It has become increasingly salient that publicly funded health care providers such as hospital are sensitive to incentives. There is increasing evidence that competition between health care providers produces efficiency and quality improvements (Gaynor and Propper, 2010), even when in some countries it has not produced the expected outcomes (Gobillon and Milcent, 2017). However, when health care providers compete with each other, coordination and information is left to market forces, via patients’ ability to choose the best provider, either public or private.This raises concerns during a pandemic, when swift decision-making reaching all health providers is so crucial.

Covid-19 pandemic as a coordination experiment

The management of the COVID-19 pandemic in Europe has become a test for how agile the systems of managed competition are coordinating needs in the event of a health emergency, and more specifically in delivering the decision that benefits patients in a swift manner. In a recent article, we suggest that organisation models that lack an integrated authority might not be able to manage coordination, which results in delayed responses and higher fatalities, when timely health service reaction is key (Mak et al. 2020). This is especially true for coordination among services (primary care, hospital services, and home care).

When authority is integrated, regulators, which are used to managing competition, are better equipped to purchase personal protective equipment (PPE), manage the supply of hospital beds, and coordinate with other social services (e.g., transfers in and out of nursing homes). Networks with an integrated authority can reduce the risks of local shortages of PPE, identify and react to infected hospitals, e.g., by devoting some facilities to the emergency while leaving other hospitals free to carry on with normal hospital treatments.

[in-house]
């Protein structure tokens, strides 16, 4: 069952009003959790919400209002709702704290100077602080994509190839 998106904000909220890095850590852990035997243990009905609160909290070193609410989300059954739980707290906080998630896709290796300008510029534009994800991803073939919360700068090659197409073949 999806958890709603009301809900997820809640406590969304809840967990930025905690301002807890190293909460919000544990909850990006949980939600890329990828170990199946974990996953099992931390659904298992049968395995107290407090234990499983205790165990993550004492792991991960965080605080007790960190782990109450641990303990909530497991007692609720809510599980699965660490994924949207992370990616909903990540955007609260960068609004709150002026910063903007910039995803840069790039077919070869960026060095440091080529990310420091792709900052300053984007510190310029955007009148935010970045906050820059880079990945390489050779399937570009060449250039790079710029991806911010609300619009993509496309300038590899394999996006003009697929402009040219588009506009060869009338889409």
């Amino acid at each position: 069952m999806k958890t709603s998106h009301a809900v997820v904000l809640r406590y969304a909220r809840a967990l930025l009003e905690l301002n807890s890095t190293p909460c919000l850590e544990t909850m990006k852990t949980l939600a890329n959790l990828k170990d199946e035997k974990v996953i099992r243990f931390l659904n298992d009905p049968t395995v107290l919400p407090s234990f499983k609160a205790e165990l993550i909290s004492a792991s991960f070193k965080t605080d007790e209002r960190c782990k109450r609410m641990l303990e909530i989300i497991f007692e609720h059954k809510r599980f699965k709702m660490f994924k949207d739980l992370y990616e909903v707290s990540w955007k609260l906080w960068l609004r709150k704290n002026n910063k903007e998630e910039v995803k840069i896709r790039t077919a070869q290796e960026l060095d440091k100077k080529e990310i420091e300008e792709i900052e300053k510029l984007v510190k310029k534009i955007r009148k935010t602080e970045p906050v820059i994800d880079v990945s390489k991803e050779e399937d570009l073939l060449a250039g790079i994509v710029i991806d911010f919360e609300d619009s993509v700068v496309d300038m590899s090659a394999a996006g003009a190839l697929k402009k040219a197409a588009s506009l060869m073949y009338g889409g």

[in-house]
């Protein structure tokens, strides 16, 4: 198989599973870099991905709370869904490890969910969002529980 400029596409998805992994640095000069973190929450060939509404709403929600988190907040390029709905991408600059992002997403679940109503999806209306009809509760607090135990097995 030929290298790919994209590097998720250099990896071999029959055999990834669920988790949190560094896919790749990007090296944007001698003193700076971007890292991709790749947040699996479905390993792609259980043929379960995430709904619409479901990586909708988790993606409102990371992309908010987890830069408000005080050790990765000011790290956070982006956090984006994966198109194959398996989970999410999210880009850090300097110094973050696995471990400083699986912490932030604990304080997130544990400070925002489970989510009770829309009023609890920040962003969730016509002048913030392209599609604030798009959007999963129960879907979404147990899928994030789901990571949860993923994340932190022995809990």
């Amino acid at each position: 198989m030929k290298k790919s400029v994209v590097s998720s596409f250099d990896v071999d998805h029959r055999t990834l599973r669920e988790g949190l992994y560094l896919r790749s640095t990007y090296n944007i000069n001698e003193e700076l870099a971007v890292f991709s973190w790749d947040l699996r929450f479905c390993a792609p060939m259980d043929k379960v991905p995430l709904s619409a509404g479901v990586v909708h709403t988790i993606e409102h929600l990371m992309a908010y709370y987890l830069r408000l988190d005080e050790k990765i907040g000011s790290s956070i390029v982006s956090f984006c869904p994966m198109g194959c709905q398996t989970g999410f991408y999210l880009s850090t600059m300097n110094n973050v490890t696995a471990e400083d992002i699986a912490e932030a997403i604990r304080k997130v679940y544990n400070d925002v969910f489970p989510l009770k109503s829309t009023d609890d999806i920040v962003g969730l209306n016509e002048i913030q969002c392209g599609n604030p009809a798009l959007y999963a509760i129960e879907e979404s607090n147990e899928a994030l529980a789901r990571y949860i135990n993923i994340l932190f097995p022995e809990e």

Evidence from Italy

Possibly, one of the most illustrative cases of the effects of governance on the management of the pandemic is Italy, a country severely affected by COVID-19. To date, the number of official Italian contagions has risen to about 275,000 cases and 35,550 deaths. Since 1992, health care is regionally decentralised, i.e. different regions can make decisions around the organisation of inpatient and primary care. Particularly illustrative is the evidence from the three regions most severely hit at the beginning of the pandemic, namely Emilia Romagna, Veneto and Lombardy, which have chosen different models of managed competition.